Singapore and Hong Kong remain the traditional favourites for RTCs in Asia, Chatrath says, and each offers several advantages. Hong Kong has a low tax rate of 6.5% and no withholding tax on interest payments as well as deducibility of interest expenses and a small but growing number of tax treaties. While Singapore has a higher corporate tax rate of 17%, there is no withholding tax on interest and the Free Trade Agreements (FTAs) it has concluded give it an advantage for some companies.
Beyond these two main locations, there is an increasing range of options. Malaysia has set up an operational headquarters (OHQ) programme for treasury management centres, for example, and Thailand has set up a regional operations headquarters (ROHQ) programme with incentives that have already attracted 100 companies. Companies are also looking at China because it is regulated, has established business processes even if the RTC is in Hong Kong or Singapore, and is the region’s single largest growth opportunity.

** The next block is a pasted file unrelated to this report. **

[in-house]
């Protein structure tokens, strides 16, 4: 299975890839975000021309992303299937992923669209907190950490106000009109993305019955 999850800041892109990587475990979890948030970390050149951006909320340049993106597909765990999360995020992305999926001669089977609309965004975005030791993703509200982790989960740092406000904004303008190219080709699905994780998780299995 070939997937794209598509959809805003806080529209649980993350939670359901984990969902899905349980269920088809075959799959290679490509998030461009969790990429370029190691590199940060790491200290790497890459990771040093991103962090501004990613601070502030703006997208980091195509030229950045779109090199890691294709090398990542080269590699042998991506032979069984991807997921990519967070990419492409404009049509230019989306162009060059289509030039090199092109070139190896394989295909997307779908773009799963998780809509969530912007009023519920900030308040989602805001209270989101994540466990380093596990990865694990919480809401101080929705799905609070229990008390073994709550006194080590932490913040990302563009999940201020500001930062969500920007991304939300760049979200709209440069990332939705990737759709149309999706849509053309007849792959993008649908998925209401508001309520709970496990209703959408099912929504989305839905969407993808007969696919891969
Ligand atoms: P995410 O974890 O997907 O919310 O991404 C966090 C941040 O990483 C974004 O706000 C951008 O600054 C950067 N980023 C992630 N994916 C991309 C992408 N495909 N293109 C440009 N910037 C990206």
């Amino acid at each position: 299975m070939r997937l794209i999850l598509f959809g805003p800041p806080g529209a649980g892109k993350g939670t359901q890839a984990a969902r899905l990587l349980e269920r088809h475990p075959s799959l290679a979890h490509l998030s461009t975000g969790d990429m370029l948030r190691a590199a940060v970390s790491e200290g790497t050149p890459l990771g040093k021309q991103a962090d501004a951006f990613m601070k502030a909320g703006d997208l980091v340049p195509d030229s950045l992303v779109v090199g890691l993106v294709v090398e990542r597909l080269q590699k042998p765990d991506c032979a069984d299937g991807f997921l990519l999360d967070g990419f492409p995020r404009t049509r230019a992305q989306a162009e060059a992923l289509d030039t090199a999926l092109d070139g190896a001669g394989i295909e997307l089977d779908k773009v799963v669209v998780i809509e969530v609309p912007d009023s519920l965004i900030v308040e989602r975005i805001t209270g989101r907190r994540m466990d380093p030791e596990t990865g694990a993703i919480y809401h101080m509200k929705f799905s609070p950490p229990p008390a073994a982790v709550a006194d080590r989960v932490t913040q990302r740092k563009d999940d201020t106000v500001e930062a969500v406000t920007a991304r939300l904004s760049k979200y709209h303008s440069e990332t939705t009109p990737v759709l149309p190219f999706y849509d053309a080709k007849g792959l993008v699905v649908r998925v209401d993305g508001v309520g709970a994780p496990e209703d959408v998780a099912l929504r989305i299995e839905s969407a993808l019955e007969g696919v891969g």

While the selection of the location depends on the company and its home location, Chatrath says that Indian companies more often go to Singapore, while Chinese companies tend to opt for Hong Kong.
Several global and regional trends underpin the continuing growth of RTCs.
One theme is a fragile and stressed global economic environment. Chatrath expects sustained volatility in the markets for the next six to 12 months, with FX and geopolitical risks as well as the potential for natural disasters similar to those in Japan and Thailand last year. There is also the continuing social unrest in many areas in the Middle East. In addition, bank regulations such as Basel III are compounding the challenges. The result ofthis environment is decelerating global growth, with the potential for a lost decade.